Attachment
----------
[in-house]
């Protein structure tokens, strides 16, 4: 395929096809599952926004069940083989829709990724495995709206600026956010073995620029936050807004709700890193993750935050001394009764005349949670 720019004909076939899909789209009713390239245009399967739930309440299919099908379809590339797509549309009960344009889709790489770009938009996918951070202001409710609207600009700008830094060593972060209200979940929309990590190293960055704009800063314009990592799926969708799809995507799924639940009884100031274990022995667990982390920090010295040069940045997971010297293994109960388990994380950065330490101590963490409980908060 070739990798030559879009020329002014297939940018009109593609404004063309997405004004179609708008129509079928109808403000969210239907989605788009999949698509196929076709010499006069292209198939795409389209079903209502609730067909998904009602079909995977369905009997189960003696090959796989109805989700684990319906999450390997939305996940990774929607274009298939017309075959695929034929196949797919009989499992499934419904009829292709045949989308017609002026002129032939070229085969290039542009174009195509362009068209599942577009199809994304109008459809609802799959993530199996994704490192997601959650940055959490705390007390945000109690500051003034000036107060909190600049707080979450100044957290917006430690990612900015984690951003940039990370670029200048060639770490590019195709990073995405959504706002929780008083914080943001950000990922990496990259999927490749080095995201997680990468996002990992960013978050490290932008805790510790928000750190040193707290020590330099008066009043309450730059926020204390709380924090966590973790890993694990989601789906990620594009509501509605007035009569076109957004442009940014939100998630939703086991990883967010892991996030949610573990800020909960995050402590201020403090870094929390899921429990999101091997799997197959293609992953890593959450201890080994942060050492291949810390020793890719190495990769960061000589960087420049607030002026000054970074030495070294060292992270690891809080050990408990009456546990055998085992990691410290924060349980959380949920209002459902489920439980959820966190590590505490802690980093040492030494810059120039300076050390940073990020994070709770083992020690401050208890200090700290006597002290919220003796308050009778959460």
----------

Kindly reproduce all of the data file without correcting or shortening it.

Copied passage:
[in-house]
């Protein structure tokens, strides 16, 4: 395929096809599952926004069940083989829709990724495995709206600026956010073995620029936050807004709700890193993750935050001394009764005349949670 720019004909076939899909789209009713390239245009399967739930309440299919099908379809590339797509549309009960344009889709790489770009938009996918951070202001409710609207600009700008830094060593972060209200979940929309990590190293960055704009800063314009990592799926969708799809995507799924639940009884100031274990022995667990982390920090010295040069940045997971010297293994109960388990994380950065330490101590963490409980908060 070739990798030559879009020329002014297939940018009109593609404004063309997405004004179609708008129509079928109808403000969210239907989605788009999949698509196929076709010499006069292209198939795409389209079903209502609730067909998904009602079909995977369905009997189960003696090959796989109805989700684990319906999450390997939305996940990774929607274009298939017309075959695929034929196949797919009989499992499934419904009829292709045949989308017609002026002129032939070229085969290039542009174009195509362009068209599942577009199809994304109008459809609802799959993530199996994704490192997601959650940055959490705390007390945000109690500051003034000036107060909190600049707080979450100044957290917006430690990612900015984690951003940039990370670029200048060639770490590019195709990073995405959504706002929780008083914080943001950000990922990496990259999927490749080095995201997680990468996002990992960013978050490290932008805790510790928000750190040193707290020590330099008066009043309450730059926020204390709380924090966590973790890993694990989601789906990620594009509501509605007035009569076109957004442009940014939100998630939703086991990883967010892991996030949610573990800020909960995050402590201020403090870094929390899921429990999101091997799997197959293609992953890593959450201890080994942060050492291949810390020793890719190495990769960061000589960087420049607030002026000054970074030495070294060292992270690891809080050990408990009456546990055998085992990691410290924060349980959380949920209002459902489920439980959820966190590590505490802690980093040492030494810059120039300076050390940073990020994070709770083992020690401050208890200090700290006597002290919220003796308050009778959460």